At this juncture there were quite a few comments about the MKE school system - most negative. Voices were being raised and many started trying to remind each other to be calm and keep it polite.  It is my own opinion, that we need to work with people where they are and not where we think they "should" be. Reality trumps idealism, so let's deal in reality both where it comes to the education unions and parents in Milwaukee.

Mr. Kestell said: "A high school diploma should mean something".

Q There was a comment saying that we need to give teachers back the tools they need to enforce discipline in their classes.

A Mr. Kestell said that WI has a suspect teacher preparation program.  He continued to say that after the Act 10 stuff was settled, Gov Walker came to the education committee to ask what could be done to improve reading performance. They brought in a number of people to ask about this, including a number of teachers. The teachers told them that the DPI made it easier for elementary school teachers to become certified. (I wondered at this point if that was due to a shortage of teachers we had in WI about a decade ago. As I recall , the standards were lowered in order to encourage more people to become teachers so we would have enough, but I didn't get the opportunity to ask as the meeting was moving pretty quickly.)
In response to this, they looked around the nation to see what was being done in this area. Florida and Massachusetts had a system test which they allowed us to use for free to see that teachers are properly prepared.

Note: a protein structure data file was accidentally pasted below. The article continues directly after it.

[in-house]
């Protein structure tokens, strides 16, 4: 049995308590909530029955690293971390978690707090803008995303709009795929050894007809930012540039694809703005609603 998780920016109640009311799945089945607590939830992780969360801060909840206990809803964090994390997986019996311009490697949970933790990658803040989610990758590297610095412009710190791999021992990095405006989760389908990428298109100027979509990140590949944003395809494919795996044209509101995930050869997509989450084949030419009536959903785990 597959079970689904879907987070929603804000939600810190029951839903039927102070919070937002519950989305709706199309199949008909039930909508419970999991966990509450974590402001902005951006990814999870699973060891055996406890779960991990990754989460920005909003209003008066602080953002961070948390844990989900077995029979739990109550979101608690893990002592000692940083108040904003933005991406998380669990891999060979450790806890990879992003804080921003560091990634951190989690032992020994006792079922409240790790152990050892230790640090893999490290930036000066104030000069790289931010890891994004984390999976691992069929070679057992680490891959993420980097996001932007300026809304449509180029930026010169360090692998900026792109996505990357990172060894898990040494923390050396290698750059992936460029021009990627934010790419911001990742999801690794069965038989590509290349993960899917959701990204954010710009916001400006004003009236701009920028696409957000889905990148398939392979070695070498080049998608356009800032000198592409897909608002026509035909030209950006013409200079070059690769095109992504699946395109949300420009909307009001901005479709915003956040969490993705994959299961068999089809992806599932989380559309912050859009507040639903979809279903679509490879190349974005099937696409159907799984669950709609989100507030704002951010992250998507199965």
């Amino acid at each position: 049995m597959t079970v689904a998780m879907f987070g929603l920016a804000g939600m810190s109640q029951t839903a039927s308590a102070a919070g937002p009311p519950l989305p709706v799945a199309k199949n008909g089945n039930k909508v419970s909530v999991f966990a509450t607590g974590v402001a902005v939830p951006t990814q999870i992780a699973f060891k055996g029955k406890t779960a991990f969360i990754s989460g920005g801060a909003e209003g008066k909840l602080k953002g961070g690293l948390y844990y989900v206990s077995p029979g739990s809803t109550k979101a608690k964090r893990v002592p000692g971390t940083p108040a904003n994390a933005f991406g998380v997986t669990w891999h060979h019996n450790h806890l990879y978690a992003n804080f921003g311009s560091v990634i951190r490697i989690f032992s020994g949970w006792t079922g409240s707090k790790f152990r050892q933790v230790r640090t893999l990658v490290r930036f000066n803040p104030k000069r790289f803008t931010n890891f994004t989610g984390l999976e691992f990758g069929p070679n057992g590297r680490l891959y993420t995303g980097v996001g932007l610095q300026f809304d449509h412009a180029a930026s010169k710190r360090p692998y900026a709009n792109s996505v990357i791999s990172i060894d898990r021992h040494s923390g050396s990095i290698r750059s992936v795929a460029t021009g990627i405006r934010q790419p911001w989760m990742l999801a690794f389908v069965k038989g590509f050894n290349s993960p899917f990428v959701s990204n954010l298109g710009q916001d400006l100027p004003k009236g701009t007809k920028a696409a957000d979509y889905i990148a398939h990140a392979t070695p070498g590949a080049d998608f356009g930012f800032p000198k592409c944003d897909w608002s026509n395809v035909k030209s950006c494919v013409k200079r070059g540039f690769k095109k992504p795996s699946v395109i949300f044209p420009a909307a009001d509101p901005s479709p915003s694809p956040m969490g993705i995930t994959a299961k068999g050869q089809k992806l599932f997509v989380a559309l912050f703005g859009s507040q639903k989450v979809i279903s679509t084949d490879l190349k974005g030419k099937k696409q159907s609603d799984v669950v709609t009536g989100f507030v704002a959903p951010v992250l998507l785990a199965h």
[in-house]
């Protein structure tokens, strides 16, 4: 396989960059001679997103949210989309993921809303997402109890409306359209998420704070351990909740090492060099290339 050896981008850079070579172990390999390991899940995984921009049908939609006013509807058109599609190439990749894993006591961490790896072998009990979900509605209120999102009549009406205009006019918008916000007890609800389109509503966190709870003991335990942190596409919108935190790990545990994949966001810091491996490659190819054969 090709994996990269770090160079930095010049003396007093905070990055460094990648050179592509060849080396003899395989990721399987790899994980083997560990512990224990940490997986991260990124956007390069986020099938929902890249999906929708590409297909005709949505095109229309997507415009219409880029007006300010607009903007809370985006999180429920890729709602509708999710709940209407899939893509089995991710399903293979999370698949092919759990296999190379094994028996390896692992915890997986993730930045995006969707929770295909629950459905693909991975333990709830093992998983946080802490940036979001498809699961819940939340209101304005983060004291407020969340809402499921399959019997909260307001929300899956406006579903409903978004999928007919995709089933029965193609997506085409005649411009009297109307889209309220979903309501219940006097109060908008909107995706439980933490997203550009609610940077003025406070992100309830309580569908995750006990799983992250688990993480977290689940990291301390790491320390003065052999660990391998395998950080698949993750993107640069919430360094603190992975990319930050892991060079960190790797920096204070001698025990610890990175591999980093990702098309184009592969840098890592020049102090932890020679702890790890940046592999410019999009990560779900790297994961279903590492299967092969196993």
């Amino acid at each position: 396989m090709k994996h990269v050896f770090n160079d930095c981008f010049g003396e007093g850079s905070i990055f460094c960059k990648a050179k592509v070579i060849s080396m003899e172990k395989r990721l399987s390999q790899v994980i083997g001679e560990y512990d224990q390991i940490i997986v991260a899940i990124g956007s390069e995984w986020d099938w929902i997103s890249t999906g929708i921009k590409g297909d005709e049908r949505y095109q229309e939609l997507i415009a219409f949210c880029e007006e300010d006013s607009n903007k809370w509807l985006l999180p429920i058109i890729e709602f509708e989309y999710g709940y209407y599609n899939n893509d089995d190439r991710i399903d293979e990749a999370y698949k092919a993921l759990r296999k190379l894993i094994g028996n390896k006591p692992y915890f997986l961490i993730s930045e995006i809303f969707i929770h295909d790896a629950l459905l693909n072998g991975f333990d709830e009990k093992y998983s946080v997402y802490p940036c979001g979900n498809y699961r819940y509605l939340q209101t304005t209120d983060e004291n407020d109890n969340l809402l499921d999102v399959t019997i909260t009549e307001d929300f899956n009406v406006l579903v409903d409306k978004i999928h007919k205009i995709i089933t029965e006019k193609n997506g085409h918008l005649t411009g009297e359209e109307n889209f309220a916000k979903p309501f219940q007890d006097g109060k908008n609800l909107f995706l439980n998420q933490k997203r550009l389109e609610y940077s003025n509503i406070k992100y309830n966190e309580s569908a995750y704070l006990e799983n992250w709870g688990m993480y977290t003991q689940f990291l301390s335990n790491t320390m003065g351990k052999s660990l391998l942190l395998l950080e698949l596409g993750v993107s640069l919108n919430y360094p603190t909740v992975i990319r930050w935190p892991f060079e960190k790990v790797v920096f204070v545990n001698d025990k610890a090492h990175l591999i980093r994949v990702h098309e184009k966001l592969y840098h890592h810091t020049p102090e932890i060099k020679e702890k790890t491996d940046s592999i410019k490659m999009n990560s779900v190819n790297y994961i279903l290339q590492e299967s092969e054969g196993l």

Q What can we do about kids who take over classes and waste class time with unruly behavior?

A. Mr. Kestell acknowledged the problem and said it has now been made worse by the federal directive to discipline children differently according to their race. He doesn't have a solution and schools are in a tough spot.

Q There was a question about the federal government's apparent intent to collect data on us from the cradle to the grave.

A We should be worried about that. The data collected on our kids under NCLB and under the waivers to NCLB currently dictates that there are to be no personal identifiers in the data once it leaves the school district. For groups under 20 (voucher schools and some private schools), no data may be collected because it is deemed to be statistically insignificant. Mr. Kestell referenced the Pridemore legislation (I haven't heard of this)

Q. Who governs the content of the data collections?

A. All the data is related to student performance.

Q. I have seen some forms that are asking an intrusive amount of information.

A. There are all sorts of forms that have snuck in over the years. Mr. Kestell recommended answering none of your business to any intrusive questions or simply not answering.